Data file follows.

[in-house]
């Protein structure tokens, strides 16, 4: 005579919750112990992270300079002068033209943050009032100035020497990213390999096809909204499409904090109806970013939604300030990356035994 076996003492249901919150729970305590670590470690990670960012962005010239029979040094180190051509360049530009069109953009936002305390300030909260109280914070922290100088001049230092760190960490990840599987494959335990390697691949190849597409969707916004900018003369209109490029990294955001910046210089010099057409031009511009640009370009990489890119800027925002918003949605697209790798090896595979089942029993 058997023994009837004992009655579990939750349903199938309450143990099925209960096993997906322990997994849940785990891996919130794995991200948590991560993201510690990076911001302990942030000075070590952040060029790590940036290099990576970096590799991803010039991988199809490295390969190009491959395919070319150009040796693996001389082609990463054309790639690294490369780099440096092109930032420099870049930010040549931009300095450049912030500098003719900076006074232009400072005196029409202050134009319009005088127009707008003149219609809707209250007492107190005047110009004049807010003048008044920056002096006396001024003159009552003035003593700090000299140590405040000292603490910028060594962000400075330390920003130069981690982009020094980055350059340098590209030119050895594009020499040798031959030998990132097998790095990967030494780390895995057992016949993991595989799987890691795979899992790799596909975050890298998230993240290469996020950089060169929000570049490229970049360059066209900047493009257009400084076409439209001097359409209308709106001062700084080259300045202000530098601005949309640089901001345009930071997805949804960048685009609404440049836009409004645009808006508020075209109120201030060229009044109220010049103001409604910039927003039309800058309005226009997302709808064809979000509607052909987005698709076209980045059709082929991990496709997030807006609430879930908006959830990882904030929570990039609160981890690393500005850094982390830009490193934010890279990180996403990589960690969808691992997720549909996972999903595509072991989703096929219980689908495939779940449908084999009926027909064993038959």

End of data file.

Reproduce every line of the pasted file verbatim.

[in-house]
């Protein structure tokens, strides 16, 4: 005579919750112990992270300079002068033209943050009032100035020497990213390999096809909204499409904090109806970013939604300030990356035994 076996003492249901919150729970305590670590470690990670960012962005010239029979040094180190051509360049530009069109953009936002305390300030909260109280914070922290100088001049230092760190960490990840599987494959335990390697691949190849597409969707916004900018003369209109490029990294955001910046210089010099057409031009511009640009370009990489890119800027925002918003949605697209790798090896595979089942029993 058997023994009837004992009655579990939750349903199938309450143990099925209960096993997906322990997994849940785990891996919130794995991200948590991560993201510690990076911001302990942030000075070590952040060029790590940036290099990576970096590799991803010039991988199809490295390969190009491959395919070319150009040796693996001389082609990463054309790639690294490369780099440096092109930032420099870049930010040549931009300095450049912030500098003719900076006074232009400072005196029409202050134009319009005088127009707008003149219609809707209250007492107190005047110009004049807010003048008044920056002096006396001024003159009552003035003593700090000299140590405040000292603490910028060594962000400075330390920003130069981690982009020094980055350059340098590209030119050895594009020499040798031959030998990132097998790095990967030494780390895995057992016949993991595989799987890691795979899992790799596909975050890298998230993240290469996020950089060169929000570049490229970049360059066209900047493009257009400084076409439209001097359409209308709106001062700084080259300045202000530098601005949309640089901001345009930071997805949804960048685009609404440049836009409004645009808006508020075209109120201030060229009044109220010049103001409604910039927003039309800058309005226009997302709808064809979000509607052909987005698709076209980045059709082929991990496709997030807006609430879930908006959830990882904030929570990039609160981890690393500005850094982390830009490193934010890279990180996403990589960690969808691992997720549909996972999903595509072991989703096929219980689908495939779940449908084999009926027909064993038959």